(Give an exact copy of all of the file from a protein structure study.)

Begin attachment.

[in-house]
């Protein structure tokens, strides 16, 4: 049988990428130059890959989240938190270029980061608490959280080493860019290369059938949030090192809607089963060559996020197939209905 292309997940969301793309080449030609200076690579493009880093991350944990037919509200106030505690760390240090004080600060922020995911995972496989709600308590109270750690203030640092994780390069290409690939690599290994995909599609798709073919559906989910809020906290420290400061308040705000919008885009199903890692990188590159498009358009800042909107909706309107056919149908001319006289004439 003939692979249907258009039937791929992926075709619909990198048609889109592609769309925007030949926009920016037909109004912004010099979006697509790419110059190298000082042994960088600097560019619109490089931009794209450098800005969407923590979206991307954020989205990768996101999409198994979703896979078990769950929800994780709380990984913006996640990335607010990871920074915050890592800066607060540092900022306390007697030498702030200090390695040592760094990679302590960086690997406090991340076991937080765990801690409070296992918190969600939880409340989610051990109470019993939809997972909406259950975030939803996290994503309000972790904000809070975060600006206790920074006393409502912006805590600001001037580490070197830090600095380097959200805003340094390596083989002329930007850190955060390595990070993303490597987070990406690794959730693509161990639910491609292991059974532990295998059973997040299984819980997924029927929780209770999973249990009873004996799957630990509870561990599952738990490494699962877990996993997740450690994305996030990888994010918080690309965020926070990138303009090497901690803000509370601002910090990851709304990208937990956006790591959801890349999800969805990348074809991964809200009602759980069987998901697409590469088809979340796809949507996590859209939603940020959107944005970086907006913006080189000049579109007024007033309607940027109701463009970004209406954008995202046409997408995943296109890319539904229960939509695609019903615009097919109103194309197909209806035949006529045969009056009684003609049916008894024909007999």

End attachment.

[in-house]
């Protein structure tokens, strides 16, 4: 049988990428130059890959989240938190270029980061608490959280080493860019290369059938949030090192809607089963060559996020197939209905 292309997940969301793309080449030609200076690579493009880093991350944990037919509200106030505690760390240090004080600060922020995911995972496989709600308590109270750690203030640092994780390069290409690939690599290994995909599609798709073919559906989910809020906290420290400061308040705000919008885009199903890692990188590159498009358009800042909107909706309107056919149908001319006289004439 003939692979249907258009039937791929992926075709619909990198048609889109592609769309925007030949926009920016037909109004912004010099979006697509790419110059190298000082042994960088600097560019619109490089931009794209450098800005969407923590979206991307954020989205990768996101999409198994979703896979078990769950929800994780709380990984913006996640990335607010990871920074915050890592800066607060540092900022306390007697030498702030200090390695040592760094990679302590960086690997406090991340076991937080765990801690409070296992918190969600939880409340989610051990109470019993939809997972909406259950975030939803996290994503309000972790904000809070975060600006206790920074006393409502912006805590600001001037580490070197830090600095380097959200805003340094390596083989002329930007850190955060390595990070993303490597987070990406690794959730693509161990639910491609292991059974532990295998059973997040299984819980997924029927929780209770999973249990009873004996799957630990509870561990599952738990490494699962877990996993997740450690994305996030990888994010918080690309965020926070990138303009090497901690803000509370601002910090990851709304990208937990956006790591959801890349999800969805990348074809991964809200009602759980069987998901697409590469088809979340796809949507996590859209939603940020959107944005970086907006913006080189000049579109007024007033309607940027109701463009970004209406954008995202046409997408995943296109890319539904229960939509695609019903615009097919109103194309197909209806035949006529045969009056009684003609049916008894024909007999």